Can Prince Korram recruit an army from among the elusive Mountain Folk and claim his rightful throne before power-hungry Regent Rampus crushes them all?
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Pursued by assassins, can Princess Kalendria help her brother reclaim his throne and prevent a war – and catch the handsome neighboring king’s attention while she’s at it?
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An orphaned prince. A devious double agent. A well-meaning merchant who may have just doomed his kingdom. Meet the citizens of Alasia and Malorn and prepare to be drawn into a tangled web of war and intrigue.
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Meanwhile, here is the first scene from In the Double Agent’s Service!
The smell of dry dirt.
A hard, gritty surface beneath his cheek.
Erik mentally catalogued the sensations in order of their intensity. He opened his eyes, blinked, and added another to the list.
Where am I? He struggled to sit up, and his pulse spiked at the realization that he couldn’t use his hands or feet. His ankles were bound together, and his wrists were tied behind his back.
What’s going on? Erik forced himself to a sitting position, noting the dirt floor beneath him, a rough wall at his back. Brushing his fingers over what he could reach of it, he discovered that the wall seemed to be made of the same hard-packed earth as the floor.
Am I underground? Though not completely smooth, the surfaces were too flat to be natural. Not a cave, then, but perhaps a cellar of some sort.
Or a cell.
He held his breath, straining his ears for any sound in the darkness. “Hello?” he whispered.
There was no response.
“Hello?” he said, a little louder. The acoustics hinted that he was in a small room. His head, already sore, throbbed anew at the sound of his own voice.
Erik leaned against the wall behind him, trying to keep calm. What happened? And where’s Jaymin?
Jaymin. Erik’s pulse started racing again. Had something happened to Jaymin?
Calm down, he ordered himself. He couldn’t afford to give in to panic. Instead, he would investigate his surroundings. Perhaps Jaymin was lying unconscious nearby.
Erik struggled to his feet and promptly smacked his head on a low ceiling. Dropping to his knees with a grunt of pain, he drew in a deep breath while a wave of dizziness rolled over him. When it passed, he shifted to a sitting position, bound legs in front of him. Moving slowly because every movement set his head throbbing, he began to crawl crab-like on his backside, feet, and hands. Keeping one shoulder against the wall, he scooted forward.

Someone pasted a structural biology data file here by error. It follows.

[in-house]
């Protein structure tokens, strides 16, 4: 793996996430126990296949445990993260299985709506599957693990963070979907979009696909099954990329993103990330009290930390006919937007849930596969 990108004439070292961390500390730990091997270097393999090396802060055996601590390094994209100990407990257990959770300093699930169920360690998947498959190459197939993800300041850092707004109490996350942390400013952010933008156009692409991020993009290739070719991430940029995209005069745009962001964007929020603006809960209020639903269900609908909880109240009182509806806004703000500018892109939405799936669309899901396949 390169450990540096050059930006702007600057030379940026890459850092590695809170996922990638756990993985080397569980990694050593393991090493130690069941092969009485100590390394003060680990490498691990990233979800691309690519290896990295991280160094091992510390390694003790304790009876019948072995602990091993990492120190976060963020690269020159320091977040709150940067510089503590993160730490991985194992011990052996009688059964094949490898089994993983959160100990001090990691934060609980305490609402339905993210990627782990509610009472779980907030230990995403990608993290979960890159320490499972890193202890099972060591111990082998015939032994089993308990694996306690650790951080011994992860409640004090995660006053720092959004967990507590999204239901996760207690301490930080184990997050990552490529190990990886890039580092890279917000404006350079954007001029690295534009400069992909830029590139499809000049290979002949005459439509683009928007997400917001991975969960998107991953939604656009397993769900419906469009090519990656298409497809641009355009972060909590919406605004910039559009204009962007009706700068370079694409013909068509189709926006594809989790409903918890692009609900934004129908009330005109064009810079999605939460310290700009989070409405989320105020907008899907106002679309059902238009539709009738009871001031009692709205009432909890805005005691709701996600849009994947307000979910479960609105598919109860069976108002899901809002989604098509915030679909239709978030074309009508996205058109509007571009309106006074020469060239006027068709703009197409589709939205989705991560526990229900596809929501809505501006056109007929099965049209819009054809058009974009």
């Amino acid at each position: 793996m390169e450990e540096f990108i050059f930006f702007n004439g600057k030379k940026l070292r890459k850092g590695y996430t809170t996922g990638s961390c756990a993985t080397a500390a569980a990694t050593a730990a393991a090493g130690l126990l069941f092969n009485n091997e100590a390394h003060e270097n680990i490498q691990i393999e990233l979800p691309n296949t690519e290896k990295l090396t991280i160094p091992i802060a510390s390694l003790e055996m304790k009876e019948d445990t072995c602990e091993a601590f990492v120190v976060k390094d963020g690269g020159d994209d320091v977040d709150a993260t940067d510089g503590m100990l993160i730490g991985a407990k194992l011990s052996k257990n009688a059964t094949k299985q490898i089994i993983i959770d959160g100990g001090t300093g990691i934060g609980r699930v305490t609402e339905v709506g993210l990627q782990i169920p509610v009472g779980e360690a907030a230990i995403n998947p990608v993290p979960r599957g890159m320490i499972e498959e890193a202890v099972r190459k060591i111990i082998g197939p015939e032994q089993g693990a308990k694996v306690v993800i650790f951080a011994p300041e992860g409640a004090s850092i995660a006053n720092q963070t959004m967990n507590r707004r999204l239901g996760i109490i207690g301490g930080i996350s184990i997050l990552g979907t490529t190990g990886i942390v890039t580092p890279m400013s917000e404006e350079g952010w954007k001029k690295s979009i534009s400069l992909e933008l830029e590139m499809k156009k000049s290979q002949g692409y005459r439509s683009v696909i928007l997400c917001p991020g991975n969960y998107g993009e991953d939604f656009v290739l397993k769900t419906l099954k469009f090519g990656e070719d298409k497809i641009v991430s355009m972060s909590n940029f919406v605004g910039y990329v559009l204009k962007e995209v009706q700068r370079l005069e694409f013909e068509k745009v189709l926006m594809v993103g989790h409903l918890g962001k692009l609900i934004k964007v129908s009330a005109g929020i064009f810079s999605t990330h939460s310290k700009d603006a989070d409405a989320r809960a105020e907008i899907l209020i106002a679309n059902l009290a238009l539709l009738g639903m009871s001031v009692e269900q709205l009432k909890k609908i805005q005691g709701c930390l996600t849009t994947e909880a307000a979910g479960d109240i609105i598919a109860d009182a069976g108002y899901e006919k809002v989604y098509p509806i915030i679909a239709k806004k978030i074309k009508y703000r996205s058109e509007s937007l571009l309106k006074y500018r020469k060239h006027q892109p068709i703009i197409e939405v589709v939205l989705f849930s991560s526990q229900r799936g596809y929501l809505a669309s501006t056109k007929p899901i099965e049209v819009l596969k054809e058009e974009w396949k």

It didn’t take long to discover he was in a circular room, the walls curving back around toward where he had started. After eight steps, if he could call them that, his toes bumped something hard. Feeling with his feet, he discovered a stair in front of him, perhaps eight inches high. Shifting his weight, he leaned forward and took a little crouching jump into it. Another stair lay above it, and another. When he jumped onto the third stair, he winced as his injured head bumped the ceiling again.
Craning his neck and brushing an uninjured part of his forehead lightly back and forth against it, Erik discovered that the ceiling was made of wooden boards. Ducking lower with every hop so as not to bump it again, he made his way up the rest of the stairs until they ended at the wall. Twisting around, he hunched over awkwardly and ran his elbow back and forth across the low ceiling. As he had expected, a rectangular trapdoor lay just above him. He could feel the seams where its edges didn’t quite meet the surrounding boards. The hinges must be on the other side, but he thought he could detect a keyhole at one end. Nothing happened when he pushed up against the door with one shoulder, not that he had expected it to open for him.
Descending the steps again, Erik felt his way around the rest of the room. Eleven shuffling steps took him all the way around its circumference and back to the stairs. Criss-crossing the middle several times, he discovered it was completely empty.
If Jaymin wasn’t in here, where was he? Erik sat down and leaned against the wall, his head pounding from the exertion. Bending to brush it gently against his raised knees, he could feel a lump on his right temple. In addition, his upper lip was swollen and tasted like blood. It felt as though he had some bruises on his arms and torso, as well.
Erik closed his eyes — not that it made any difference in the complete darkness that surrounded him — and strained to recall what had happened. Had he and Jaymin been on a trip? He thought he remembered something about embarking on a journey. Where were they going? Was there an ambush? What happened to the palace guards who always accompanied the royal carriage?
Surely Jaymin couldn’t be dead. No one would kill the king but take his bodyguard captive. Would they?
And why would anyone take a bodyguard captive in the first place?
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